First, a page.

Iran has backed Russia’s request from the Organization of the Petroleum Exporting Countries (OPEC) that oil condensates should not be included in the country’s overall output figures as others suggest Moscow is violating a pact meant to reduce the global supply.
According to Press TV, Iran’s Oil Minister Bijan Namdar Zanganeh said on Thursday that Russia was rightfully demanding ahead of a meeting with OPEC members and others, a grouping known as OPEC+, that condensates should be excluded from output figures if quotas set by the organization are to be properly respected in the future.
Russia will insist during the Friday meeting that condensates, a very light form of oil, are not exported and are merely produced to meet a surging domestic demand in the country.
“Our issue in the OPEC is not the condensates but it is crude. It is not fair that we ask Russia to observe what we do not have in OPEC calculations and equations” said Zanganeh.
“Although Russia is not an OPEC member, but it should be treated the way other OPEC members are treated,” he added.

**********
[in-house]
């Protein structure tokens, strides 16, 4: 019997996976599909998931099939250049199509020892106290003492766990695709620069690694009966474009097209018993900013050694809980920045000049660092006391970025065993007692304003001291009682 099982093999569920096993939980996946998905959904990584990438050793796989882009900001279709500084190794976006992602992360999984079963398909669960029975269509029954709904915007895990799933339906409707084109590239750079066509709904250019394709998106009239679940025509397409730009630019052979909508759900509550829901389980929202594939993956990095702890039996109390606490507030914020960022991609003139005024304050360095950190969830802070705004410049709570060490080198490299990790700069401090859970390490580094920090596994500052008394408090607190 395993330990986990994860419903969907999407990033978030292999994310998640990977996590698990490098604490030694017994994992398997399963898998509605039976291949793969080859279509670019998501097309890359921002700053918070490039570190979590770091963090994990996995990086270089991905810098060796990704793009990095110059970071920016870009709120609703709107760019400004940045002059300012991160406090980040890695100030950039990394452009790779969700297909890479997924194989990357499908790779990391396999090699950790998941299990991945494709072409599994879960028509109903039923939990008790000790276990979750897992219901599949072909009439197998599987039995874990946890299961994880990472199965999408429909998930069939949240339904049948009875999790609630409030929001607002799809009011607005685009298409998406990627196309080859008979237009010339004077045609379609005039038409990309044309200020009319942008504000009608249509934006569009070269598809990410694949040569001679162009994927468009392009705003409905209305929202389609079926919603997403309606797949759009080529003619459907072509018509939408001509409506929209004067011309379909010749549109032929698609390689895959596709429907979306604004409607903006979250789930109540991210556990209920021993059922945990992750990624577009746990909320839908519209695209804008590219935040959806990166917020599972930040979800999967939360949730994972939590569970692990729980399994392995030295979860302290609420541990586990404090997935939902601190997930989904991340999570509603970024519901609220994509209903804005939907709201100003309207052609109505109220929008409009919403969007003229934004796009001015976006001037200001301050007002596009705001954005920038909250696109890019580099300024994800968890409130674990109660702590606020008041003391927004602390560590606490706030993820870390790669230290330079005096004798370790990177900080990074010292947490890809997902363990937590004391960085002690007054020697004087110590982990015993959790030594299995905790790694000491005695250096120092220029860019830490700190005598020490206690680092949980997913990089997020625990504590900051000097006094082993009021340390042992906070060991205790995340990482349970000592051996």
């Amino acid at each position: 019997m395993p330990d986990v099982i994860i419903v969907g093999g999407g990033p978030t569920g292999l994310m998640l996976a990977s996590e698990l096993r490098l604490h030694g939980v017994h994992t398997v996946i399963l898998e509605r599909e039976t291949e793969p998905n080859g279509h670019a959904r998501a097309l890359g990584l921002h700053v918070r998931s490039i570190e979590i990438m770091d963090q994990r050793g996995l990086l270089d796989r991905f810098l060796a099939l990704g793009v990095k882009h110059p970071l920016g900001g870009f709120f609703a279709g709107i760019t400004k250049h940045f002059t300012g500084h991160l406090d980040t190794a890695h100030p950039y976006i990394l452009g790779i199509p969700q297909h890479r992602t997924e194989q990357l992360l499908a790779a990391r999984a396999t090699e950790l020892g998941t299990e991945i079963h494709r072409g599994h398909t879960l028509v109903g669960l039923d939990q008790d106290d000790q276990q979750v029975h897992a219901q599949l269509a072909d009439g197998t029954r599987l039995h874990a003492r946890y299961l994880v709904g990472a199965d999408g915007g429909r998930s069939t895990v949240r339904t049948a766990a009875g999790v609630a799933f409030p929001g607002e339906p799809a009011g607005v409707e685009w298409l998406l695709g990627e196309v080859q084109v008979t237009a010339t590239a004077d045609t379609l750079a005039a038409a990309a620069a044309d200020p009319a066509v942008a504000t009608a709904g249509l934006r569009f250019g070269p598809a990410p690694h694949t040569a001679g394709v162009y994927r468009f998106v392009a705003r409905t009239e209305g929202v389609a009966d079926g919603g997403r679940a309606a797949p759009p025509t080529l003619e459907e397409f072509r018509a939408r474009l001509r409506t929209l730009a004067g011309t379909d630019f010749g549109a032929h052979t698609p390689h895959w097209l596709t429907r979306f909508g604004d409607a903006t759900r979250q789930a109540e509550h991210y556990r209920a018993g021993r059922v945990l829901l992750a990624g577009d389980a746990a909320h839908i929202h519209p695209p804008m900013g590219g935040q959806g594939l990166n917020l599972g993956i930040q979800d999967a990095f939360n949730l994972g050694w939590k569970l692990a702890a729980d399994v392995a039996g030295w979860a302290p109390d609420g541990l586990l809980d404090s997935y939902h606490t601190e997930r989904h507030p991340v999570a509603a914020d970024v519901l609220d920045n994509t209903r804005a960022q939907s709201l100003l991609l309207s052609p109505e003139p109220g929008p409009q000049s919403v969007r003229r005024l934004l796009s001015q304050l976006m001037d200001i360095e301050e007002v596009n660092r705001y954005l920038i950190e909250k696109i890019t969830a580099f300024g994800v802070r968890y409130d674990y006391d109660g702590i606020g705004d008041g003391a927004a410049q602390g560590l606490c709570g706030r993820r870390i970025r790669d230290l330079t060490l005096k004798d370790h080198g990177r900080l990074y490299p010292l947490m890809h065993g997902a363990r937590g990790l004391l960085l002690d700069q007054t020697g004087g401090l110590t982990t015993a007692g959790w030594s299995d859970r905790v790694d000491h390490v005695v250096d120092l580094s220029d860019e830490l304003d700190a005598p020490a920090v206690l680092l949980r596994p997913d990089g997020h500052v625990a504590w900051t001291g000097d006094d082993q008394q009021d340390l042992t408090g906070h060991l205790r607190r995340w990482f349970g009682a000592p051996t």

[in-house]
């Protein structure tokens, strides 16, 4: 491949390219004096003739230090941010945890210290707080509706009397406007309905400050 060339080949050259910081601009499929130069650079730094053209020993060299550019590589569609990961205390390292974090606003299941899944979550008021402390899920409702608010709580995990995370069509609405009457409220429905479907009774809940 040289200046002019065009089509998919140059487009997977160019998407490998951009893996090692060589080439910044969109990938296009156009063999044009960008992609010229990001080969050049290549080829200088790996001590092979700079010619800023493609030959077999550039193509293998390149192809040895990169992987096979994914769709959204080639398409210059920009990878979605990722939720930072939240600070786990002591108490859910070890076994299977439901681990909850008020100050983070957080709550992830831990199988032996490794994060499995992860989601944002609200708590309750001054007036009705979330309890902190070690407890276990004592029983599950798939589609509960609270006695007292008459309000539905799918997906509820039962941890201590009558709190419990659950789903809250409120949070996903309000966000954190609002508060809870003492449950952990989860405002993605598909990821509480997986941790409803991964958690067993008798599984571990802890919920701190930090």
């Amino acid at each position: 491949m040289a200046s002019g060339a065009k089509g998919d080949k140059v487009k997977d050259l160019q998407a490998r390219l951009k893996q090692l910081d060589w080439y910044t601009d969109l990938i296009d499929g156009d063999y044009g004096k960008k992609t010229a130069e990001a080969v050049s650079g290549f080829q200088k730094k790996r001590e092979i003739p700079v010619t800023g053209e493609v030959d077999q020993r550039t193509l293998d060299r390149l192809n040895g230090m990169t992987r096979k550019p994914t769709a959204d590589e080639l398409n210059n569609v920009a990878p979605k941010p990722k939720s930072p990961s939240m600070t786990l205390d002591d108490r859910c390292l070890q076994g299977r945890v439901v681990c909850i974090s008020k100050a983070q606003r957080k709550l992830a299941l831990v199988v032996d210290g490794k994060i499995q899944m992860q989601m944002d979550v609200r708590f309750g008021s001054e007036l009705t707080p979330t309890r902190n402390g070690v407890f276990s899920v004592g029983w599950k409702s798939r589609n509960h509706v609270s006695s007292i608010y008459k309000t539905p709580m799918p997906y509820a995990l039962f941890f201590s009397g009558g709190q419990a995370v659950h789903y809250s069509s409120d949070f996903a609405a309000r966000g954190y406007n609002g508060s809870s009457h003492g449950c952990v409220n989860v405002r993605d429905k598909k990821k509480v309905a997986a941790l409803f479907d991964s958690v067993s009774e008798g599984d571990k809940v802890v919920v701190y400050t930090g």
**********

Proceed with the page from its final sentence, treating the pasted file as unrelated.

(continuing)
Reports in November suggested that Russia’s oil output had exceeded 11.18 million barrels per day (bpd), violating a cap of 230,000 bpd imposed by OPEC+.
Moscow insists the condensates should be exempt from the cap if OPEC members want to finalize deeper cuts during the Friday meeting.
Iran, along several other countries, has been exempt from OPEC’s current supply cut of 1.2 million bpd.
Zanganeh said that Tehran, still a key OPEC member despite sanctions that have affected its output, would support further cuts in the upcoming meeting.
“If the agreement for reduction of output is extended, it will be an achievement for the OPEC,” said Zanganeh, adding, “And if it (production) is further reduced, I would support it as it would be an even bigger achievement.”